The US Federal Reserve surprised markets recently with a large and unexpected policy change. When the Federal Open Market Committee (FOMC) met in December 2018, it hiked the Fed’s policy rate to 2.25-2.5%, and signaled that it would raise the benchmark rate another three times, to 3%-3.25%, before stopping. It also signaled that it would continue to unwind its balance sheet of Treasury bonds and mortgage-backed securities indefinitely, by up to $50 billion per month.
But just six weeks later, at the FOMC meeting in late January, the Fed indicated that it would pause its rate hikes for the foreseeable future and suspend its balance-sheet unwinding sometime this year. Several factors drove the Fed’s volte-face.
First and foremost, policymakers were rattled by the sharp tightening in financial conditions after the FOMC’s December meeting, which hastened a rout in global equity markets that had begun in October 2018. And these fears were exacerbated by an appreciating US dollar and the possibility of an effective shutdown of certain credit markets, particularly those for high-yield and leveraged loans.
Second, in the latter half of 2018, US core inflation unexpectedly stopped rising toward the Fed’s 2% target, and even started falling toward 1.8%. With inflation expectations weakening, the Fed was forced to reconsider its rate-hike plan, which was based on the belief that structurally low unemployment would drive inflation above 2%.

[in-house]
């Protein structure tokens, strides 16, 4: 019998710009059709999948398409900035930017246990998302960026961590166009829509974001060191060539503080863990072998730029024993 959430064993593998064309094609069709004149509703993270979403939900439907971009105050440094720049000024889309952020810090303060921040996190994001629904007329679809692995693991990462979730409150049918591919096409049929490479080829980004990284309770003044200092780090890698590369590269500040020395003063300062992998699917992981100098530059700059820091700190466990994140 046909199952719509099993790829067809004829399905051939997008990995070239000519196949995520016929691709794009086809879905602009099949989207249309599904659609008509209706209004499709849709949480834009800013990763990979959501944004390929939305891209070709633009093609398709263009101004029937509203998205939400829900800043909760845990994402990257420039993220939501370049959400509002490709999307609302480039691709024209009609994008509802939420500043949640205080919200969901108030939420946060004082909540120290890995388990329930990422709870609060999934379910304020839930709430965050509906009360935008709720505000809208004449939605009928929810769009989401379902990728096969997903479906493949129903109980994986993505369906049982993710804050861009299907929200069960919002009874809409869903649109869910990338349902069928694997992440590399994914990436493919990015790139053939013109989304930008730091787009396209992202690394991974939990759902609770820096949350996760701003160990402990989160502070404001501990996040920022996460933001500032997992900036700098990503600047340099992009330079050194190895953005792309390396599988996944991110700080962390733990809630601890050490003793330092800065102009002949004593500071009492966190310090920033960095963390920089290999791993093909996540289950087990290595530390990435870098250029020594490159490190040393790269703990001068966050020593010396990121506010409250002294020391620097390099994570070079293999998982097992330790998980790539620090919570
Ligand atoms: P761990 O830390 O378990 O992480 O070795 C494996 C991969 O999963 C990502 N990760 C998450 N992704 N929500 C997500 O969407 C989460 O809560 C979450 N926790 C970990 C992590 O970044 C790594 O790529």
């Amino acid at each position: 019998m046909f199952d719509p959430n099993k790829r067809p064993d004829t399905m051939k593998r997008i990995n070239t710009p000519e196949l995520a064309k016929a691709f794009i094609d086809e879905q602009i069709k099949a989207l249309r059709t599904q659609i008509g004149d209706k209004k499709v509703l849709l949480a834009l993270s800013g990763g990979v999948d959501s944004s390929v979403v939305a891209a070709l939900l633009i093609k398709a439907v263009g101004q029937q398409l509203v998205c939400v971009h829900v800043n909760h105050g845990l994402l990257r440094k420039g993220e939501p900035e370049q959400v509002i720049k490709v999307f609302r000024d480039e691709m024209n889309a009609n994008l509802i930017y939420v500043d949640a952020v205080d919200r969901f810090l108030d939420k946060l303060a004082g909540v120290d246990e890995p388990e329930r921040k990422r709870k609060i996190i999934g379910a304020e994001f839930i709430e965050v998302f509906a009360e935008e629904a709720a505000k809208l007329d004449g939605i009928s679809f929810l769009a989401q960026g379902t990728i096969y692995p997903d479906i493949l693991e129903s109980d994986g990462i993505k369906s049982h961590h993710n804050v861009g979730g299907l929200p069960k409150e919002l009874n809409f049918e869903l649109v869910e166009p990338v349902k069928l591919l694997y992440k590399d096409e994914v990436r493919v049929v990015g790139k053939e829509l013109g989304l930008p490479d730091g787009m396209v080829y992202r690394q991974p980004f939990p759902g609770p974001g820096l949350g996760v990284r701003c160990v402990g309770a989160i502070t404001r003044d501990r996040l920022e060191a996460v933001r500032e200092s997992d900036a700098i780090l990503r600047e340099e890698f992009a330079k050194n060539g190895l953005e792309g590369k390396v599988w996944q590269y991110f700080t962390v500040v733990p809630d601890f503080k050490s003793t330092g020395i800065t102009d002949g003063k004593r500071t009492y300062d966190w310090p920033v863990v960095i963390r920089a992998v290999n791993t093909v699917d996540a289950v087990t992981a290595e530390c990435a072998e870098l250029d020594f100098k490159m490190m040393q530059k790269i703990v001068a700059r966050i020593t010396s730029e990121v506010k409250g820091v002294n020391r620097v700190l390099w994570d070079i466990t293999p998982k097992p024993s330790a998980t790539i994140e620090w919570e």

Third, US President Donald Trump’s trade wars and slowing growth in Europe, China, Japan, and emerging markets have raised concerns about the United States’ own growth prospects, particularly after the protracted federal government shutdown with which the US met the New Year.
Fourth, the Fed has had to demonstrate its independence in the face of political pressures. In December, when it signaled further rate hikes, Trump had been calling for a pause. But since then, the Fed has had to worry about being blamed in the event of an economic stall.
Fifth, Richard Clarida, a well-respected economist and market expert, joined the Fed Board as vice chair in the fall of 2018, tipping the balance of the FOMC in a more dovish direction. Before then, Fed Chair Jerome Powell’s own dovish tendencies had been kept in check by a slightly less dovish staff and the third member of the Fed’s leadership troika, New York Fed President John Williams, who expected inflation to rise gradually above target as the labor market tightened.
The addition of Clarida amid stalling inflation and tightening financial conditions no doubt proved decisive in the Fed’s decision to hit the pause button. But Clarida also seems to have pushed the Fed toward renewed dovishness in more subtle ways. For starters, his presence lends support to Powell’s view that the flattening of the Phillips curve (which asserts an inverse relationship between inflation and unemployment) may be more structural than temporary.
Some Fed researchers disagree, and have published a paper arguing that uncertainty with respect to the Phillips curve should not stop the Fed from normalizing US monetary policy. But with Clarida’s input, the Fed will be more inclined to focus on actual inflation trends, rather than on the official unemployment rate and its implications under traditional models.